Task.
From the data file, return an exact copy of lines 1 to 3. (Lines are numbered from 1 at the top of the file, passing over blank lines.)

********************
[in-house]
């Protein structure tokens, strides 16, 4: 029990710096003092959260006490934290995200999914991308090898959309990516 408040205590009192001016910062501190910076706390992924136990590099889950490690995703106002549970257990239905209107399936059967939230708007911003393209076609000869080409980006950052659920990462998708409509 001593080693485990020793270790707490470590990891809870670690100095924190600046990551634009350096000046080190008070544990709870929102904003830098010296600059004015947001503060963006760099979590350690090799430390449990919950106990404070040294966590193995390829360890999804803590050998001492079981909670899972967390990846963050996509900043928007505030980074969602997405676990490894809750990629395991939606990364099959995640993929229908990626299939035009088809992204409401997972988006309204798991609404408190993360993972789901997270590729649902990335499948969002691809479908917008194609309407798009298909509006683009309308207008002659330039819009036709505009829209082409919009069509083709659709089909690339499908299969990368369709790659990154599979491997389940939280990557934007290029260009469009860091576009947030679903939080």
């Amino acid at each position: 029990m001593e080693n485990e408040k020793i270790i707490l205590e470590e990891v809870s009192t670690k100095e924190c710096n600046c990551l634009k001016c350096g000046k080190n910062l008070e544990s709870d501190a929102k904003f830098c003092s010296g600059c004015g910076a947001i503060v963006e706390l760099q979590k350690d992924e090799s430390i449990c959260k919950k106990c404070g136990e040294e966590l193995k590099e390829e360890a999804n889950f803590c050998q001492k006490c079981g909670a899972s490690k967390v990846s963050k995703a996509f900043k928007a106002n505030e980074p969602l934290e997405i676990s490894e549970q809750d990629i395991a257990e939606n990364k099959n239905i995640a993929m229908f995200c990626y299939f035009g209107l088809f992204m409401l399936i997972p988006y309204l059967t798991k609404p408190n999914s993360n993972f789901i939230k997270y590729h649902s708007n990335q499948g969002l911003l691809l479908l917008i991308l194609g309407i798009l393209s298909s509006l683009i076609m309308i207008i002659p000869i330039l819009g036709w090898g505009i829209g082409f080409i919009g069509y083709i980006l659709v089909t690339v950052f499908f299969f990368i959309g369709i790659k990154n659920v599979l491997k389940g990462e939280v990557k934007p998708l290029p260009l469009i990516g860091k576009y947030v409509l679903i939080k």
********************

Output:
[in-house]
């Protein structure tokens, strides 16, 4: 029990710096003092959260006490934290995200999914991308090898959309990516 408040205590009192001016910062501190910076706390992924136990590099889950490690995703106002549970257990239905209107399936059967939230708007911003393209076609000869080409980006950052659920990462998708409509 001593080693485990020793270790707490470590990891809870670690100095924190600046990551634009350096000046080190008070544990709870929102904003830098010296600059004015947001503060963006760099979590350690090799430390449990919950106990404070040294966590193995390829360890999804803590050998001492079981909670899972967390990846963050996509900043928007505030980074969602997405676990490894809750990629395991939606990364099959995640993929229908990626299939035009088809992204409401997972988006309204798991609404408190993360993972789901997270590729649902990335499948969002691809479908917008194609309407798009298909509006683009309308207008002659330039819009036709505009829209082409919009069509083709659709089909690339499908299969990368369709790659990154599979491997389940939280990557934007290029260009469009860091576009947030679903939080």
């Amino acid at each position: 029990m001593e080693n485990e408040k020793i270790i707490l205590e470590e990891v809870s009192t670690k100095e924190c710096n600046c990551l634009k001016c350096g000046k080190n910062l008070e544990s709870d501190a929102k904003f830098c003092s010296g600059c004015g910076a947001i503060v963006e706390l760099q979590k350690d992924e090799s430390i449990c959260k919950k106990c404070g136990e040294e966590l193995k590099e390829e360890a999804n889950f803590c050998q001492k006490c079981g909670a899972s490690k967390v990846s963050k995703a996509f900043k928007a106002n505030e980074p969602l934290e997405i676990s490894e549970q809750d990629i395991a257990e939606n990364k099959n239905i995640a993929m229908f995200c990626y299939f035009g209107l088809f992204m409401l399936i997972p988006y309204l059967t798991k609404p408190n999914s993360n993972f789901i939230k997270y590729h649902s708007n990335q499948g969002l911003l691809l479908l917008i991308l194609g309407i798009l393209s298909s509006l683009i076609m309308i207008i002659p000869i330039l819009g036709w090898g505009i829209g082409f080409i919009g069509y083709i980006l659709v089909t690339v950052f499908f299969f990368i959309g369709i790659k990154n659920v599979l491997k389940g990462e939280v990557k934007p998708l290029p260009l469009i990516g860091k576009y947030v409509l679903i939080k």